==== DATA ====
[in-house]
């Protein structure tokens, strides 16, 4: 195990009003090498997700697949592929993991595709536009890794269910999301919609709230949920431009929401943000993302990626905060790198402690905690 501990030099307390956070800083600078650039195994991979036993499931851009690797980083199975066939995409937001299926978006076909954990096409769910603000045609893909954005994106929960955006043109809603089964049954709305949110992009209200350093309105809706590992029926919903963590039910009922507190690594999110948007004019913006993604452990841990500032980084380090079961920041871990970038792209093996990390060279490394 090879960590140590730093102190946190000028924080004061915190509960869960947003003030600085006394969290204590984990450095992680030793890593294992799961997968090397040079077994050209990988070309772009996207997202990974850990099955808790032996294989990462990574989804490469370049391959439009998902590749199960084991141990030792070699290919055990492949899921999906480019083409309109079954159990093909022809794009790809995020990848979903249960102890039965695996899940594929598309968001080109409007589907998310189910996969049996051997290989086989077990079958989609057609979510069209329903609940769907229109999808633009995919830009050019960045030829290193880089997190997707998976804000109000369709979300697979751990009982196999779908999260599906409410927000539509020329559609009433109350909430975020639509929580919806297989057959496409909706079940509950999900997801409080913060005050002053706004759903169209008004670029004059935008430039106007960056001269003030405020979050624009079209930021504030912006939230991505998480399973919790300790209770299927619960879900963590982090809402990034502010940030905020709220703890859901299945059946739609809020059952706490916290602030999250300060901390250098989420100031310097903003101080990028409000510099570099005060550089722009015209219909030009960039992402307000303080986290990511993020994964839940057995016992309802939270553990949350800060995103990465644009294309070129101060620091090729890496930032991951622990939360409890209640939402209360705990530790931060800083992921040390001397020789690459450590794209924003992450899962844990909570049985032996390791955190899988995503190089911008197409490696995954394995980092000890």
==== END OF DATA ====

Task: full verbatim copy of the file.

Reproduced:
[in-house]
């Protein structure tokens, strides 16, 4: 195990009003090498997700697949592929993991595709536009890794269910999301919609709230949920431009929401943000993302990626905060790198402690905690 501990030099307390956070800083600078650039195994991979036993499931851009690797980083199975066939995409937001299926978006076909954990096409769910603000045609893909954005994106929960955006043109809603089964049954709305949110992009209200350093309105809706590992029926919903963590039910009922507190690594999110948007004019913006993604452990841990500032980084380090079961920041871990970038792209093996990390060279490394 090879960590140590730093102190946190000028924080004061915190509960869960947003003030600085006394969290204590984990450095992680030793890593294992799961997968090397040079077994050209990988070309772009996207997202990974850990099955808790032996294989990462990574989804490469370049391959439009998902590749199960084991141990030792070699290919055990492949899921999906480019083409309109079954159990093909022809794009790809995020990848979903249960102890039965695996899940594929598309968001080109409007589907998310189910996969049996051997290989086989077990079958989609057609979510069209329903609940769907229109999808633009995919830009050019960045030829290193880089997190997707998976804000109000369709979300697979751990009982196999779908999260599906409410927000539509020329559609009433109350909430975020639509929580919806297989057959496409909706079940509950999900997801409080913060005050002053706004759903169209008004670029004059935008430039106007960056001269003030405020979050624009079209930021504030912006939230991505998480399973919790300790209770299927619960879900963590982090809402990034502010940030905020709220703890859901299945059946739609809020059952706490916290602030999250300060901390250098989420100031310097903003101080990028409000510099570099005060550089722009015209219909030009960039992402307000303080986290990511993020994964839940057995016992309802939270553990949350800060995103990465644009294309070129101060620091090729890496930032991951622990939360409890209640939402209360705990530790931060800083992921040390001397020789690459450590794209924003992450899962844990909570049985032996390791955190899988995503190089911008197409490696995954394995980092000890």